I was shocked by this article in USA Today yesterday. It's more nonsense from those who support building denser housing developments or "smart growth". Now they are saying that building denser communities will cut auto emissions. To do this, they want to keep building more houses per acre, so that people will be closer to schools and shops and therefore drive less.
All this is entirely misguided. If someone lives closer to school or shopping, they may, and I repeat may, drive less. However, cutting out any short trips would be just a small reduction in the amount of driving. Most people do the largest amount of driving to and from work. Also, many people live in a different town than where they work due to the school system. Building denser developments won't change this.
Here's a simple idea: if you want to cut auto emissions, then why don't you target autos instead of housing density? You could do this by simply subsidizing the use and development of low-emission vehicles. And when people get home from work in their low-emission car, they will actually have a house that's not pressed up against the neighbor's.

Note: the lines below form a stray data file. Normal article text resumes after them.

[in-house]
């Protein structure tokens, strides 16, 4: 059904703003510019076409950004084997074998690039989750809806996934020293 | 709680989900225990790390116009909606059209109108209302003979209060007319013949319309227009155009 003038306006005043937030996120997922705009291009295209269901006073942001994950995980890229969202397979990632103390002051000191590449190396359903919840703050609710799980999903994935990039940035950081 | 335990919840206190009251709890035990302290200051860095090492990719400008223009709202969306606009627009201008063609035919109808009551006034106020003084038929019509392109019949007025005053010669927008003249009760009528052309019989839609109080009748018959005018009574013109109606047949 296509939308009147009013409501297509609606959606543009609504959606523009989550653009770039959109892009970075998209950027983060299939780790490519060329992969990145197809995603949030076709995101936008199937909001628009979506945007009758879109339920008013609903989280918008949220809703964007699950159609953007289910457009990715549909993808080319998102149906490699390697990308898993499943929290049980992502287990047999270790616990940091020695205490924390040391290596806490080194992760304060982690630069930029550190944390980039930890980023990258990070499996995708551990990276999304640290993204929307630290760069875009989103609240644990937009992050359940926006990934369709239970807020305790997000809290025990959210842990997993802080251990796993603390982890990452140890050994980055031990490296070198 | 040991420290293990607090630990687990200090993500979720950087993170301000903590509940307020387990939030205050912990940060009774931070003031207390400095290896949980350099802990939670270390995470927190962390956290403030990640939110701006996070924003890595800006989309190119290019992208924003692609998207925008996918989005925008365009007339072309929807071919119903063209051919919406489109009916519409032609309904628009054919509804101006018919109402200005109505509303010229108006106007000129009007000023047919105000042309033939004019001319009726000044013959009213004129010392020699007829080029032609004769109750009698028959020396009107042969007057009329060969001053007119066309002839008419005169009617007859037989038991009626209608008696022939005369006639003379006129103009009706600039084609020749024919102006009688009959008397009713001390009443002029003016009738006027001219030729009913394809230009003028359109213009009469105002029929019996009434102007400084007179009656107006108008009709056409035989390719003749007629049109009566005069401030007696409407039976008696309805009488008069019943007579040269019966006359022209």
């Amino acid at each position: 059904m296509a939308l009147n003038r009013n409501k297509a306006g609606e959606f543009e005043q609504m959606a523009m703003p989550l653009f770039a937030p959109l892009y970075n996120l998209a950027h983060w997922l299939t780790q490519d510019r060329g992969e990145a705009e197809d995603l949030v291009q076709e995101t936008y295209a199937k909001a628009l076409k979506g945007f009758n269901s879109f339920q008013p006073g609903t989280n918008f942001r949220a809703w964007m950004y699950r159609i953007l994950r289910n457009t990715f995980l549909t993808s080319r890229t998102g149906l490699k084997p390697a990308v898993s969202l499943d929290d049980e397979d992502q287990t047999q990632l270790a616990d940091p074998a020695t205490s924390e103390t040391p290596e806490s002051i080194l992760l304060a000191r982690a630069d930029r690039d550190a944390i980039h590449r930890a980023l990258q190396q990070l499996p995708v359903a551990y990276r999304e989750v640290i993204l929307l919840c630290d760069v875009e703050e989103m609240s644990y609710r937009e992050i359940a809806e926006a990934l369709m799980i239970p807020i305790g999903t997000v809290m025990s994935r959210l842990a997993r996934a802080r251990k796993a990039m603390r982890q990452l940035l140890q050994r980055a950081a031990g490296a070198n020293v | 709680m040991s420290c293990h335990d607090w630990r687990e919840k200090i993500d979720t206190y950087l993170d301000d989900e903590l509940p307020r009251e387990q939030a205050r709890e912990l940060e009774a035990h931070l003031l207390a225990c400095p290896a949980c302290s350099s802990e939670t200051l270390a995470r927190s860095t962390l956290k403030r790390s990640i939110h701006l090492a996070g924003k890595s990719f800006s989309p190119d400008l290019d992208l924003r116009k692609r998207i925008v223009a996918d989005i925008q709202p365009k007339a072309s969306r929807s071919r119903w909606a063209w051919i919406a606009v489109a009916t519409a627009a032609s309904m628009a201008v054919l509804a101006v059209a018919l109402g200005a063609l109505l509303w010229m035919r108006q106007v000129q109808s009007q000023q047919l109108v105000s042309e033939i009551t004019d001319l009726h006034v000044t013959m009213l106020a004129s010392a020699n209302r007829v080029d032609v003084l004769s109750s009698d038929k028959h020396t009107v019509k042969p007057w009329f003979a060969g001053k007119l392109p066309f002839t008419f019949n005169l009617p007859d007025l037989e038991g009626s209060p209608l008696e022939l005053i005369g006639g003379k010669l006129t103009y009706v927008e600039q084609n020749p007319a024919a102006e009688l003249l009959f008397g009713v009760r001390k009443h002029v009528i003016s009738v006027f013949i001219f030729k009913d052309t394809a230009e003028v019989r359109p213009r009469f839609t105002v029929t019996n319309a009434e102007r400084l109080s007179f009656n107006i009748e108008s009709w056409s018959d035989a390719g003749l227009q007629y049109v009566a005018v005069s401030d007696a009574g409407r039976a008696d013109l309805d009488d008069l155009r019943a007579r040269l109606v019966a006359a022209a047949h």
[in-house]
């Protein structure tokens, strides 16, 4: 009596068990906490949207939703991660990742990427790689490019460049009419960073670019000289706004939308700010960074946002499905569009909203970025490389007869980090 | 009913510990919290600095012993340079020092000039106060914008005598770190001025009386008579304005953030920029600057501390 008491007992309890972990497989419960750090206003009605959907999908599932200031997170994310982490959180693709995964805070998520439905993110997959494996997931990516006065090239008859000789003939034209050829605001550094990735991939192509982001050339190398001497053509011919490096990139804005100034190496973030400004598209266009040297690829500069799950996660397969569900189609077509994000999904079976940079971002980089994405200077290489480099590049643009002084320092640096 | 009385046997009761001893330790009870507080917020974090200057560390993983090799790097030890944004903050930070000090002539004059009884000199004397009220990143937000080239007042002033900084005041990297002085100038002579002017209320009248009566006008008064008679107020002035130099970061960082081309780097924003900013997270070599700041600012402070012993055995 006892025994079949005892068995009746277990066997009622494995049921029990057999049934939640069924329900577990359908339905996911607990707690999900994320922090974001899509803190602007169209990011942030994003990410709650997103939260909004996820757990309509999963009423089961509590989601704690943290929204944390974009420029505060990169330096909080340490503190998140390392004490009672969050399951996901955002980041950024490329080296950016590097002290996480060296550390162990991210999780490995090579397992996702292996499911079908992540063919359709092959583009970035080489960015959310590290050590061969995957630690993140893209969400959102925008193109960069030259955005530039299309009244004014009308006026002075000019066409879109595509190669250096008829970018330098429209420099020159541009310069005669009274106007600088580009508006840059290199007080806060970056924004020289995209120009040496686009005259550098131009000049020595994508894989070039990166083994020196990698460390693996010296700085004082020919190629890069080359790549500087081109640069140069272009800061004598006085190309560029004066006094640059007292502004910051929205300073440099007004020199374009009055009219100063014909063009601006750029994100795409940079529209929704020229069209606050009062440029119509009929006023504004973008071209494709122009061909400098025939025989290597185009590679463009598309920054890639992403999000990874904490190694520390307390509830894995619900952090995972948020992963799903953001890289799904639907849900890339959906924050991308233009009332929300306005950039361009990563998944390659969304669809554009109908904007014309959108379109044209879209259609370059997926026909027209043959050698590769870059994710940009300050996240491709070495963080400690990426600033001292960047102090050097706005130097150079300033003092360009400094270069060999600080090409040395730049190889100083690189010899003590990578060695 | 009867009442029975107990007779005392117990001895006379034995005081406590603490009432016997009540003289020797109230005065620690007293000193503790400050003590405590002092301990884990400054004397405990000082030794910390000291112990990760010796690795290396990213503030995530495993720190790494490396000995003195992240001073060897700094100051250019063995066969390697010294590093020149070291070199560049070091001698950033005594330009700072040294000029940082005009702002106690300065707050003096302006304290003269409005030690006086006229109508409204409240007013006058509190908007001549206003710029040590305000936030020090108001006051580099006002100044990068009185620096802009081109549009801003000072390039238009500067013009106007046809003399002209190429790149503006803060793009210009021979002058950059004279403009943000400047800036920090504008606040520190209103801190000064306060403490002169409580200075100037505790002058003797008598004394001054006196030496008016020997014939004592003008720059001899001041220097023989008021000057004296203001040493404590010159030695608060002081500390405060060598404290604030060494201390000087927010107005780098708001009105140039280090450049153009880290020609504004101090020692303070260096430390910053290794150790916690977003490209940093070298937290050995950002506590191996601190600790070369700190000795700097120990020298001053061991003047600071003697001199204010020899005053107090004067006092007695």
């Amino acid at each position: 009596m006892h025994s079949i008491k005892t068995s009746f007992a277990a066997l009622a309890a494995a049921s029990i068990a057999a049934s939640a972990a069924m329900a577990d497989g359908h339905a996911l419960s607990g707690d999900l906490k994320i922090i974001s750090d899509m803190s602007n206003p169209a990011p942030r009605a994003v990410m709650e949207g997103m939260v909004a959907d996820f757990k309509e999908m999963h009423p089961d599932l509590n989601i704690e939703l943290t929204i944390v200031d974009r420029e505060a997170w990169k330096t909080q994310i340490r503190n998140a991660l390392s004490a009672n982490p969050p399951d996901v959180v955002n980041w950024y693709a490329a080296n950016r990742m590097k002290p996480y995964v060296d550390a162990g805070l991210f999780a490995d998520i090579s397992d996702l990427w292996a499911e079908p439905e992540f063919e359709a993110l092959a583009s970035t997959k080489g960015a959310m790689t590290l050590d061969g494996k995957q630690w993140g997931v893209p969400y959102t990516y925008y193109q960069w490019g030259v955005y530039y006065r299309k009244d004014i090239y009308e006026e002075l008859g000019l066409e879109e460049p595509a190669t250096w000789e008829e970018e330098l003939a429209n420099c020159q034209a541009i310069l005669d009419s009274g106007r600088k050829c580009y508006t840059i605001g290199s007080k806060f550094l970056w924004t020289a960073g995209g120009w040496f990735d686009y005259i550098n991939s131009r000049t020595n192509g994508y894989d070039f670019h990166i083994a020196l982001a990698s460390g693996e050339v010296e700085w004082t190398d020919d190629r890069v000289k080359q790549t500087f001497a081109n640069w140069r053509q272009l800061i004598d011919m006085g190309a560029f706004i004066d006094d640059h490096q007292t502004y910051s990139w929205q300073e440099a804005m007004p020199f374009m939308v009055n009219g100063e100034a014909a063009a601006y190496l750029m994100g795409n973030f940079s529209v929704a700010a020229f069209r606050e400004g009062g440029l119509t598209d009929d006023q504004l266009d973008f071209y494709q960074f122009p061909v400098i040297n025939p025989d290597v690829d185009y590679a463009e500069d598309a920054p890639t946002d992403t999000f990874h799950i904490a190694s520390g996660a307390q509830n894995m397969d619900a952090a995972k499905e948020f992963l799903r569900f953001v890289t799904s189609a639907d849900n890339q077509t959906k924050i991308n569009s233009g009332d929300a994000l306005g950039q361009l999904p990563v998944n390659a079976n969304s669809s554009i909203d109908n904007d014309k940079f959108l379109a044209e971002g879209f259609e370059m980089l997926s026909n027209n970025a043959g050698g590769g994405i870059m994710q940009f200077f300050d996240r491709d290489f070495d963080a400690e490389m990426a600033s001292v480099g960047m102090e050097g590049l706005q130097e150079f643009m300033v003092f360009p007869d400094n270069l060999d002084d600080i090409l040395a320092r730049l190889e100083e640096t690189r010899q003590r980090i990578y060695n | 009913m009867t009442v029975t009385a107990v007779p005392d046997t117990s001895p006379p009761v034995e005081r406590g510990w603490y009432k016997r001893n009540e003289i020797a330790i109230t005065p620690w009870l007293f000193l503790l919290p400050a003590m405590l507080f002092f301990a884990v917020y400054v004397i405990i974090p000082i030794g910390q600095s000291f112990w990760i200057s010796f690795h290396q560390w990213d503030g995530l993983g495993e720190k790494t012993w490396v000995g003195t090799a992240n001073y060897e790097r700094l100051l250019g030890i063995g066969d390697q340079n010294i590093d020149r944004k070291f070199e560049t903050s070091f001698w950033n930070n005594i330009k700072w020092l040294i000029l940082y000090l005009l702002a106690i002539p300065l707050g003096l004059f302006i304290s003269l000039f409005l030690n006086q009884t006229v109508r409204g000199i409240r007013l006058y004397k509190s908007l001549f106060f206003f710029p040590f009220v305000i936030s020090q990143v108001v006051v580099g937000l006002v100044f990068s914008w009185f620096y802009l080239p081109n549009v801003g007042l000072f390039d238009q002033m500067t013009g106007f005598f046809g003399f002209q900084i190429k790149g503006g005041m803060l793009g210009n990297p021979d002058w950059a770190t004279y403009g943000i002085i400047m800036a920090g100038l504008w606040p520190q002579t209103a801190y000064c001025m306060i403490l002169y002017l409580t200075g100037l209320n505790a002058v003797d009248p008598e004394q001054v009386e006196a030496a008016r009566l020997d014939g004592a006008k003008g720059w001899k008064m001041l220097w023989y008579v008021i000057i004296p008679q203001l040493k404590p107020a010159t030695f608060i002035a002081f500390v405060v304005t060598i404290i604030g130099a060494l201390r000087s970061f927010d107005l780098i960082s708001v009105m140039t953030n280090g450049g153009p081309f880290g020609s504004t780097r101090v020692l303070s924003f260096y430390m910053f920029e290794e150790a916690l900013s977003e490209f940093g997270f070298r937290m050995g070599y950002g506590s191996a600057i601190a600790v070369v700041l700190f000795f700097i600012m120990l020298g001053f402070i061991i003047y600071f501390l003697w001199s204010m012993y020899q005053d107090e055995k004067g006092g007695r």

What bothers me the most about all this is how it is value-driven. I don't think the smart growth folks value personal space. If they like living in dense developments, then go for it. But they are trying to mandate their preferences on the rest of society. I like space. The bigger the yard the better. It gives you room to move around, and it gives children room to play.
Somewhere along the line academics got in their head that denser development is a good thing. In general, it isn't. What ends up happening is that people try to apply this idea everywhere. As the saying goes, when your only tool is a hammer then every problem looks like a nail. Communities should have a variety of housing options, so that people can choose what level of density they want to live in.